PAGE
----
Charles Walter Stansby Williams (20 September 1886 – 15 May 1945) was a British writer and member of the Inklings. His novels, which often reflected a Christian ideology, have been described as supernatural thrillers.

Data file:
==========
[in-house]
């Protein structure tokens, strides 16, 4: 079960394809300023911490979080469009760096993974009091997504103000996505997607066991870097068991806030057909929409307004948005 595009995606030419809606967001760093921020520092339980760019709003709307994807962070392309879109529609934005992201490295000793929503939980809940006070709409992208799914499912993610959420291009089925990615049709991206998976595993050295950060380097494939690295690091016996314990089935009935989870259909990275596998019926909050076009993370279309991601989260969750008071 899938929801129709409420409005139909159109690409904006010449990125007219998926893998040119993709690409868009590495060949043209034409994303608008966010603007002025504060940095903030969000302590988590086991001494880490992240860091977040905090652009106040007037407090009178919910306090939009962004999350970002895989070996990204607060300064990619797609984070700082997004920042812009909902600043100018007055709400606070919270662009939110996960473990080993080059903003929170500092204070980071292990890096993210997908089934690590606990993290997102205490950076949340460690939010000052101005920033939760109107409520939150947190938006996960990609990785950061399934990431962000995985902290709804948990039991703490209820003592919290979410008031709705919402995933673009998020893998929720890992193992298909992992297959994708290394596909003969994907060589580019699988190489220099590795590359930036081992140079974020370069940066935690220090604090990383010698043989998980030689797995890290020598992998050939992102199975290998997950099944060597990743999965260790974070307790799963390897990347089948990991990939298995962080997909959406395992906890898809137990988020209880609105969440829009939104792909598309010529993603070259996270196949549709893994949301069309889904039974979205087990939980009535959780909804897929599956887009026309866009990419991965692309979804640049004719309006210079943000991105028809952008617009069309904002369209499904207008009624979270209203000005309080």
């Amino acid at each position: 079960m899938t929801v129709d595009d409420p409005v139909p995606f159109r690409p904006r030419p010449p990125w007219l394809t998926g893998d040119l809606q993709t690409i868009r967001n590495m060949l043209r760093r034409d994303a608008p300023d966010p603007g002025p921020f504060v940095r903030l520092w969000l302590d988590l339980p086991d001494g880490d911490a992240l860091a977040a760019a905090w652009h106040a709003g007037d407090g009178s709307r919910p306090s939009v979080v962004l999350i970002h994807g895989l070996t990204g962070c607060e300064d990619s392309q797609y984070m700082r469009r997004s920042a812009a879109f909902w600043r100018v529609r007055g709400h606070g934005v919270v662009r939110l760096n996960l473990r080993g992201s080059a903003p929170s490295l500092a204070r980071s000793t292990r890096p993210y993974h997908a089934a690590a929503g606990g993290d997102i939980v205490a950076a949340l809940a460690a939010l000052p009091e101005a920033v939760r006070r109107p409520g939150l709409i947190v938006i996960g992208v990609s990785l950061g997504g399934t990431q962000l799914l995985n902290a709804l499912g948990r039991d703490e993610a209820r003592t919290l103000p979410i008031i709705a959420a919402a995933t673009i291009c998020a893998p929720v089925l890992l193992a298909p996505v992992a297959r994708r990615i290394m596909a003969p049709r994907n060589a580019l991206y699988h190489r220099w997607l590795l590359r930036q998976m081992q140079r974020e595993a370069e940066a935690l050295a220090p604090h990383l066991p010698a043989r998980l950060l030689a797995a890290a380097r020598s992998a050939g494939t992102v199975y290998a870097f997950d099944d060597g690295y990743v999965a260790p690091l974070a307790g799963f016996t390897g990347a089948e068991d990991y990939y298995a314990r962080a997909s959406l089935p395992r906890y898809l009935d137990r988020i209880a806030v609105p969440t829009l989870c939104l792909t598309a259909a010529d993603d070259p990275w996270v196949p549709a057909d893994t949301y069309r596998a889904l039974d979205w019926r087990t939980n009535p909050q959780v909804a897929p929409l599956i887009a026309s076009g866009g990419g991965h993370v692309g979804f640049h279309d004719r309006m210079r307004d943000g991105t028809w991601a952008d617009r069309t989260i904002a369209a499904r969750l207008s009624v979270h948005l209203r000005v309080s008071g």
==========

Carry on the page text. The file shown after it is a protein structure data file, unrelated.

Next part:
Although chiefly remembered as a novelist, Williams also published poetry, works of literary criticism, theology, drama, history, biography, and a voluminous number of book reviews. Some of his best known novels are War in Heaven, Descent into Hell, and All Hallows’ Eve. T. S. Eliot, who wrote an introduction for the last of these, described Williams’s novels as “supernatural thrillers” because they explore the sacramental intersection of the physical with the spiritual while also examining the ways in which power, even spiritual power, can corrupt as well as sanctify. All of Williams’ fantasies, unlike those of J. R. R. Tolkien and most of those of C. S. Lewis, are set in the contemporary world. More recent writers of fantasy novels with contemporary settings, notably Tim Powers, cite Williams as a model and inspiration. W. H. Auden, one of Williams’ greatest admirers, reportedly re-read Williams’s extraordinary and highly unconventional history of the church, Descent of the Dove, every year. Williams’s study of Dante entitled The Figure of Beatrice was very highly regarded at its time of publication and continues to be consulted by Dante scholars today. Williams, however, regarded his most important work to be his extremely dense and complex Arthurian poetry, of which two books were published, Taliessin through Logres and The Region of the Summer Stars, and more remained unfinished at his death.